CHA’s Chairman Jeevan Thiagaraja advocates strong leadership and a multi-stake holder approach in bringing about the changes required, if “no one’ is to be left out. “We have the necessary resources, but not effective programme delivery training’, he points out. While one third could be handled by the government, the private sector and other groups could provide the rest and introduce pro-active behaviour instead of being on the defensive.
“Public service,” says Thiagaraja, “is a Human Right.”
Both public servants and citizens must be aware of that right. One to serve and the other to be unafraid in insisting their rights are delivered.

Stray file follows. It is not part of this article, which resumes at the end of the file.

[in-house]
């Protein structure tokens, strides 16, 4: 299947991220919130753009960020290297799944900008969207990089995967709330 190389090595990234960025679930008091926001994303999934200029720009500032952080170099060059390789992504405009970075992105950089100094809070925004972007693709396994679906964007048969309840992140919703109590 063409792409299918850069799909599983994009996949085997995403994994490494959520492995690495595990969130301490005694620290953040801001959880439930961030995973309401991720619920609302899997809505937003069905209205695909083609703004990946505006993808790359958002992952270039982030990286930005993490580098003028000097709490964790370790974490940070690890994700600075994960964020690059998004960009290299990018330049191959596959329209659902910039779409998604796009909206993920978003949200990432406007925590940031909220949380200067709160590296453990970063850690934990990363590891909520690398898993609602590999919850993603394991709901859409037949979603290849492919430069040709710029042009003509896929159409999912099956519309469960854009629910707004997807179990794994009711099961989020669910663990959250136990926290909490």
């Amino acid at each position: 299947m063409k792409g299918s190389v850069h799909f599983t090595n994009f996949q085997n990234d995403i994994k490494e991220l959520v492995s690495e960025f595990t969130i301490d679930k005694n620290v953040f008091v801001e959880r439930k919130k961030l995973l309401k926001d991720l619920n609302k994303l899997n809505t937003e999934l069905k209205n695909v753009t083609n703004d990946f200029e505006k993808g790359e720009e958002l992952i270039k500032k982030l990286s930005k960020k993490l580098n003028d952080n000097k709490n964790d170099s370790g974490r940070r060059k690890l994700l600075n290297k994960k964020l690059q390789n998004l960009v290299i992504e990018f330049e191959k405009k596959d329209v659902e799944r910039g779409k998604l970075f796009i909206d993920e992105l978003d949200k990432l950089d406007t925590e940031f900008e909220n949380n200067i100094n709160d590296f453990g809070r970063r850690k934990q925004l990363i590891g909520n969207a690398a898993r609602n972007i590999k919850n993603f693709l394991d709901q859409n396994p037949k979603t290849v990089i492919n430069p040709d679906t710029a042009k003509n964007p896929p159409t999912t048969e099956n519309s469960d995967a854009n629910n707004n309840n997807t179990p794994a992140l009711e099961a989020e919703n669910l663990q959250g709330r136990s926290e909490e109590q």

Apart from awareness, Thiagaraja suggests good in-service training, with salary increments that would be complementary to that, and an award system to recognise those who carry out their duties efficiently without fear or favour. Indeed, the UN Public Service Day celebrates “the value and virtue of public service to the community; highlights the contribution of public service in the development process; recognizes the work of public servants and encourages young people to pursue careers in the public service.’ It might serve Sri Lanka well to emulate such a practice.
The time has come then, to re-train all public servants to shed bureaucratic mentalities, to have the strength not to be meek political tools and to uphold professional guidelines when serving the public. It is time for politicians and influential members of the community to refrain from interfering with the workings of the public service, so that government policies aimed towards ending poverty, protecting the planet and finally achieving prosperity for all citizens can be achieved.